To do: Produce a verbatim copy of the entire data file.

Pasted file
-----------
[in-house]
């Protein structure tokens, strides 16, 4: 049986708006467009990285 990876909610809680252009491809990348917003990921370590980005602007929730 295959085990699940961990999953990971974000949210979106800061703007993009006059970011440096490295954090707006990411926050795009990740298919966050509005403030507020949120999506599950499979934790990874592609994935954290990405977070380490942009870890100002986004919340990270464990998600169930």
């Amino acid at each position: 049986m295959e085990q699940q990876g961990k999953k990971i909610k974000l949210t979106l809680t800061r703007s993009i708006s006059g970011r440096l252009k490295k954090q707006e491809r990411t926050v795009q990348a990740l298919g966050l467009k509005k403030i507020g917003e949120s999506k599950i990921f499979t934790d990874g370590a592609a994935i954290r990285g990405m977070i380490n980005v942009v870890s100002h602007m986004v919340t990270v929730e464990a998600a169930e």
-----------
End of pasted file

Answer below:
[in-house]
């Protein structure tokens, strides 16, 4: 049986708006467009990285 990876909610809680252009491809990348917003990921370590980005602007929730 295959085990699940961990999953990971974000949210979106800061703007993009006059970011440096490295954090707006990411926050795009990740298919966050509005403030507020949120999506599950499979934790990874592609994935954290990405977070380490942009870890100002986004919340990270464990998600169930």
């Amino acid at each position: 049986m295959e085990q699940q990876g961990k999953k990971i909610k974000l949210t979106l809680t800061r703007s993009i708006s006059g970011r440096l252009k490295k954090q707006e491809r990411t926050v795009q990348a990740l298919g966050l467009k509005k403030i507020g917003e949120s999506k599950i990921f499979t934790d990874g370590a592609a994935i954290r990285g990405m977070i380490n980005v942009v870890s100002h602007m986004v919340t990270v929730e464990a998600a169930e």